Dementia may rob an older person of memory and focus, but the ability to offer timeless advice about life's big questions seems to be preserved, according to Florida// State University researchers.
Katinka Dijkstra, an assistant professor of psychology, and Michelle Bourgeois, professor of communication disorders, both of FSU, and colleagues from Long Island University and George Washington University have found that older adults with moderate to severe symptoms of dementia can assume advice giving and teaching roles despite their cognitive impairments. The researchers conducted a pair of first-of-their-kind studies, and the findings were published in the academic journal The Gerontologist.
'A relatively common perception of adults with dementia in nursing homes is that they are helpless and incompetent and do not have the potential to maintain a certain level of independence and ability to communicate,' Dijkstra said. 'Our studies show that they have abilities that their caregivers and family members may not even be aware of. Giving those with dementia opportunities to give advice or teach others could help break the cycle of learned helplessness and improve self-esteem and well-being.'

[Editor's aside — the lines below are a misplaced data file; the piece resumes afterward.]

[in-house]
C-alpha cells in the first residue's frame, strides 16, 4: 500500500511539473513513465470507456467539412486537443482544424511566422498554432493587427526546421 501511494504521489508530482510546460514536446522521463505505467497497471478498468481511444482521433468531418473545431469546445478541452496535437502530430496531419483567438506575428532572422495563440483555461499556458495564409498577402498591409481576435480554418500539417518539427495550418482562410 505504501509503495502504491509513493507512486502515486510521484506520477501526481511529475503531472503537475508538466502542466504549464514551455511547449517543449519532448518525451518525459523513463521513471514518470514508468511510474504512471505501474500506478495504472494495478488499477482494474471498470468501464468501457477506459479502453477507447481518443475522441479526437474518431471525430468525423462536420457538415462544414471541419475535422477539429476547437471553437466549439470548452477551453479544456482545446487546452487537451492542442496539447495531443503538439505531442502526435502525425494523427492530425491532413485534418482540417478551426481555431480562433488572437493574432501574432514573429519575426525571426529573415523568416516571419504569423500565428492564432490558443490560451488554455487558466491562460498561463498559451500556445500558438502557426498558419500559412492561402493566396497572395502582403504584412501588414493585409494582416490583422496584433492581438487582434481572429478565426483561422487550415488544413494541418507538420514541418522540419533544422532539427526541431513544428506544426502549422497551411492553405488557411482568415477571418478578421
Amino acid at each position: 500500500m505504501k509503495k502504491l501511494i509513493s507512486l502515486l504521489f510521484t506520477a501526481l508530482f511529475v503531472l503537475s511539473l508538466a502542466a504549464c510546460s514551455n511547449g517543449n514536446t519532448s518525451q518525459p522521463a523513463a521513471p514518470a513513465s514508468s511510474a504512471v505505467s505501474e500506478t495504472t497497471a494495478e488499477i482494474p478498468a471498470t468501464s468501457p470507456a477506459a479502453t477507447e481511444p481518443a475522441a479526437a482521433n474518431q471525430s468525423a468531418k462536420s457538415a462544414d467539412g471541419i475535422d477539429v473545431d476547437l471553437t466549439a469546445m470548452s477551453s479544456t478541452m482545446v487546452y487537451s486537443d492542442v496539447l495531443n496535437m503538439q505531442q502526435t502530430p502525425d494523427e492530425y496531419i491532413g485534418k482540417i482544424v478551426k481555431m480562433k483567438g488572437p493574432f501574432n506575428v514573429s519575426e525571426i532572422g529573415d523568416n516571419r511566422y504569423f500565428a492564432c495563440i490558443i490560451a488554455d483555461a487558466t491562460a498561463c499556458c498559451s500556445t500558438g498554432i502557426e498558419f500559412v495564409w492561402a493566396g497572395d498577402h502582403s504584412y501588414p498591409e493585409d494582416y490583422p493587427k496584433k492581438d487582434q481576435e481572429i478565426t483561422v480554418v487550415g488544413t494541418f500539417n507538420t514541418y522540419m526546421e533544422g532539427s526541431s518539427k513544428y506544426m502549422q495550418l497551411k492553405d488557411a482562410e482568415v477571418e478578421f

In the first study, the researchers interviewed 14 people with early to advanced stages of dementia at an adult day care center. The mean age of the participants was 82. The researchers asked about marriage, children and church in a purely social way, such as "Tell me about your children." In later conversations, they asked the adults for advice on the same topics, as in, 'I'm thinking about having children. What kind of advice can you give me on that?'
They found that adults were more coherent, informative and focused on the topic when asked for advice as opposed to when they were simply asked about their children, church or marriage.
'Participants took their roles quite seriously when experimenters asked them for advice,'Page: 1 2 3 Related medicine news :1
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